Not sure if that's indicative of what the retail release supports, but the "golden master" build was restricted to that list as well. That list is essentially every Mac Pro, Xserve, iMac, and 15"/17" MacBook Pro since January 2008. That means owners of the Mac mini, Macbook, Macbook Air, and the 13" Macbook Pro are all out of luck.

Keep in mind that running the 32-bit kernel doesn't affect the ability to run 64-bit applications. If you look at Activity Monitor, you'll still see that most processes are still 64-bit. However, running the 64-bit kernel means you need to load 64-bit kexts - making Snow Leopard a *LOT* more incompatible with anything that needs a third party kext (some types of hardware, for example).

Moral of the story? Relax, already. Chances are, it's not going to make that much of an impact. You still get all that 64-bitness, without the compatibility issues that Windows users had to cop with their first iterations of 64-bit support.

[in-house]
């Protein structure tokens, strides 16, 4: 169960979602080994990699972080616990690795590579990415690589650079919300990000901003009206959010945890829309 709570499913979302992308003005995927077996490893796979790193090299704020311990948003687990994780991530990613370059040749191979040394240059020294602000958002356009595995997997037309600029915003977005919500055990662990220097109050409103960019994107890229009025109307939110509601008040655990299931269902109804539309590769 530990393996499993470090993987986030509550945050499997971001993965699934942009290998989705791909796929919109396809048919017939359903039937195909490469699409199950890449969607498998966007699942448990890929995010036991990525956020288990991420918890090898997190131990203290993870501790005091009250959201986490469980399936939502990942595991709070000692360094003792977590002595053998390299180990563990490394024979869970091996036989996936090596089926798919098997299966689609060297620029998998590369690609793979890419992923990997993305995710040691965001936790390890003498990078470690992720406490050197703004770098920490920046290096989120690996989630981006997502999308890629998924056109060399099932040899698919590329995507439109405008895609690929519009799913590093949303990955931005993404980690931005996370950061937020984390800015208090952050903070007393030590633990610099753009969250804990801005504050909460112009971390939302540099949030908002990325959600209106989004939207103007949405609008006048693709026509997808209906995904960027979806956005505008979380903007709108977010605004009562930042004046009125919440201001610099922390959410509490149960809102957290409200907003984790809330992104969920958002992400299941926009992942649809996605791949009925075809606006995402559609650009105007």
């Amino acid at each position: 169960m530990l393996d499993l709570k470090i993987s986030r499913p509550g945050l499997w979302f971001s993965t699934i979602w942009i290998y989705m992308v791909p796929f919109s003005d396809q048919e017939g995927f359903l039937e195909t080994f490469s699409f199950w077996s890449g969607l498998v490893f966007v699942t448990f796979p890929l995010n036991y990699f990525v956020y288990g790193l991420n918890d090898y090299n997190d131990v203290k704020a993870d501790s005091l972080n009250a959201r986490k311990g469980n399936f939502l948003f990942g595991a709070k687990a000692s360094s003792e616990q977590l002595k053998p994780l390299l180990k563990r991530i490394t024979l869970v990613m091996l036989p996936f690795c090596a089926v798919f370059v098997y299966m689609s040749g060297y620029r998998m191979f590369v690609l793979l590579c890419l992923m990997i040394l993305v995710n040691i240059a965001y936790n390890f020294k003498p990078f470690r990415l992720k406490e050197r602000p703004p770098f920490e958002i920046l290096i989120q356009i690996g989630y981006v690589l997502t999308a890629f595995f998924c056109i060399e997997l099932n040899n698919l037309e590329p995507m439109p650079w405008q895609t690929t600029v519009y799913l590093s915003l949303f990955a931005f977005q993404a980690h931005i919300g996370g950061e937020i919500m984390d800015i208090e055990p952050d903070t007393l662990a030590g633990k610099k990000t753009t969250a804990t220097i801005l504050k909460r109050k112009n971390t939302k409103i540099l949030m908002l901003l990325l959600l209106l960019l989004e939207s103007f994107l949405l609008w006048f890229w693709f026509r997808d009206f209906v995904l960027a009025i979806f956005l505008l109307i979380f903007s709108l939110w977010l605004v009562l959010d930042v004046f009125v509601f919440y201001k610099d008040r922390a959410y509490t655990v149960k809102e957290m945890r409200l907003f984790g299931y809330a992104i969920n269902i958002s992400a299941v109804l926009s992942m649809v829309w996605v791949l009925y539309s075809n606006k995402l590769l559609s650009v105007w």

Keljian
28th August 2009, 08:26 PM
I have a mbp 5,1.

I was running the 32 bit kernel after SL install.

I changed a setting in /Library/Preferences/SystemConfiguration/com.apple.Boot.plist

As per here: netkas.org SnowLeopard and 64-bit. (http://netkas.org/?p=127)

There is an easier way here:
Startup Mode Selector (http://www.ahatfullofsky.comuv.com/English/Programs/SMS/SMS.html)

I am now running a 64 bit kernel

spuds_imac
28th August 2009, 08:58 PM
Does it seem any quicker in 64bit mode?

nando
28th August 2009, 09:03 PM
well......doesnt it mean that in 64 bit mode...any application can access double as much at a given time than if it was under 32 bit??
my MBP seems quicker..Google Earth feels snappier..lots of things respond fast...